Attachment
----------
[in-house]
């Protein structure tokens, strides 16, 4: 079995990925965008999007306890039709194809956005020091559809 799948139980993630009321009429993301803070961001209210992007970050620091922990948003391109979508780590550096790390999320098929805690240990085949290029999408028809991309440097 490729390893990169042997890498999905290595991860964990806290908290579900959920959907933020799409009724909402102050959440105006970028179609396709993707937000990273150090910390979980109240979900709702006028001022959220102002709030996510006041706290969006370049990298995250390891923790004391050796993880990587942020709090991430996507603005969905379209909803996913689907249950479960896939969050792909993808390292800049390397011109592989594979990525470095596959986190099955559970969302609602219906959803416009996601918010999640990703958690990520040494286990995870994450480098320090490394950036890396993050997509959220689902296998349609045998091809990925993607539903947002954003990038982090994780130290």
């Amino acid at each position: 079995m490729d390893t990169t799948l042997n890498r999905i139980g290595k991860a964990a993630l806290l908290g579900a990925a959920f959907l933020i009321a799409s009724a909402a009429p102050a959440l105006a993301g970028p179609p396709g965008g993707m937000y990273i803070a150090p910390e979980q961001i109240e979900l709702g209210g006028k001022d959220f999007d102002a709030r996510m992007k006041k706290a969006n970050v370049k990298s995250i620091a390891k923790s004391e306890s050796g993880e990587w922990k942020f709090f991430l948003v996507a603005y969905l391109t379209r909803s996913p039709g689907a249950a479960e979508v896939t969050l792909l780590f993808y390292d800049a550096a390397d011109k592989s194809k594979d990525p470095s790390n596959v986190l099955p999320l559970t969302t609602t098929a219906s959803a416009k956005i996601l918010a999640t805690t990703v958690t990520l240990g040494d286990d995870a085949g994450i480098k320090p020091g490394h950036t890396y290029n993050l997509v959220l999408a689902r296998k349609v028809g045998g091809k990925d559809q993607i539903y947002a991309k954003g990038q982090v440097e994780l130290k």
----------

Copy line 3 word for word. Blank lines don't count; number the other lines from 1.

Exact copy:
């Amino acid at each position: 079995m490729d390893t990169t799948l042997n890498r999905i139980g290595k991860a964990a993630l806290l908290g579900a990925a959920f959907l933020i009321a799409s009724a909402a009429p102050a959440l105006a993301g970028p179609p396709g965008g993707m937000y990273i803070a150090p910390e979980q961001i109240e979900l709702g209210g006028k001022d959220f999007d102002a709030r996510m992007k006041k706290a969006n970050v370049k990298s995250i620091a390891k923790s004391e306890s050796g993880e990587w922990k942020f709090f991430l948003v996507a603005y969905l391109t379209r909803s996913p039709g689907a249950a479960e979508v896939t969050l792909l780590f993808y390292d800049a550096a390397d011109k592989s194809k594979d990525p470095s790390n596959v986190l099955p999320l559970t969302t609602t098929a219906s959803a416009k956005i996601l918010a999640t805690t990703v958690t990520l240990g040494d286990d995870a085949g994450i480098k320090p020091g490394h950036t890396y290029n993050l997509v959220l999408a689902r296998k349609v028809g045998g091809k990925d559809q993607i539903y947002a991309k954003g990038q982090v440097e994780l130290k």